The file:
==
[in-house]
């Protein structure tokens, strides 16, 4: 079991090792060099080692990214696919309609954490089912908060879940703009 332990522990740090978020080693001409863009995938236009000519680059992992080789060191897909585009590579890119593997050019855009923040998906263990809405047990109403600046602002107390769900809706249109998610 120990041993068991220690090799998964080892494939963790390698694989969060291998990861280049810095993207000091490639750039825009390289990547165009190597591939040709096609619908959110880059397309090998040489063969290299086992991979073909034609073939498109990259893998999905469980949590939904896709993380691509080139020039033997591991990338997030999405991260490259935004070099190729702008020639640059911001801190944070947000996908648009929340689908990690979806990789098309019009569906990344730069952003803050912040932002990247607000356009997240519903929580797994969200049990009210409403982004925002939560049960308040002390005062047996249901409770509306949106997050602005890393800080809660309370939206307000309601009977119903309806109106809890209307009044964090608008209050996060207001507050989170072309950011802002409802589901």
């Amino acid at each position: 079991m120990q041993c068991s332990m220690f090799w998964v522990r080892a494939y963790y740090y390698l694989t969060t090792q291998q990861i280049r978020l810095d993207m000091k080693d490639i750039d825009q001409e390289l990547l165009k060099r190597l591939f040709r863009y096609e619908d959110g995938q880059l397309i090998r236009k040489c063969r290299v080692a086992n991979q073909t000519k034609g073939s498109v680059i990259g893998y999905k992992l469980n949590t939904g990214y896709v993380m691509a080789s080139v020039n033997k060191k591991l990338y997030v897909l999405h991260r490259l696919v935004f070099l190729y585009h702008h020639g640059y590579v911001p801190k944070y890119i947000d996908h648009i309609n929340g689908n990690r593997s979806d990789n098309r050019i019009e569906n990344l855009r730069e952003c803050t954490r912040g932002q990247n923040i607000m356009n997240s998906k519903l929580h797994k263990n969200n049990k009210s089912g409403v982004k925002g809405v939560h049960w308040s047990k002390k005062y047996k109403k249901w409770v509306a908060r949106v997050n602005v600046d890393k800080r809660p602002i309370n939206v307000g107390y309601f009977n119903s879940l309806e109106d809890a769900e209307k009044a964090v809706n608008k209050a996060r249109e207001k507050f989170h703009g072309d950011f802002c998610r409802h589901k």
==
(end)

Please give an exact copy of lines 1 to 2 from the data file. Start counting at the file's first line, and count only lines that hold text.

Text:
[in-house]
């Protein structure tokens, strides 16, 4: 079991090792060099080692990214696919309609954490089912908060879940703009 332990522990740090978020080693001409863009995938236009000519680059992992080789060191897909585009590579890119593997050019855009923040998906263990809405047990109403600046602002107390769900809706249109998610 120990041993068991220690090799998964080892494939963790390698694989969060291998990861280049810095993207000091490639750039825009390289990547165009190597591939040709096609619908959110880059397309090998040489063969290299086992991979073909034609073939498109990259893998999905469980949590939904896709993380691509080139020039033997591991990338997030999405991260490259935004070099190729702008020639640059911001801190944070947000996908648009929340689908990690979806990789098309019009569906990344730069952003803050912040932002990247607000356009997240519903929580797994969200049990009210409403982004925002939560049960308040002390005062047996249901409770509306949106997050602005890393800080809660309370939206307000309601009977119903309806109106809890209307009044964090608008209050996060207001507050989170072309950011802002409802589901």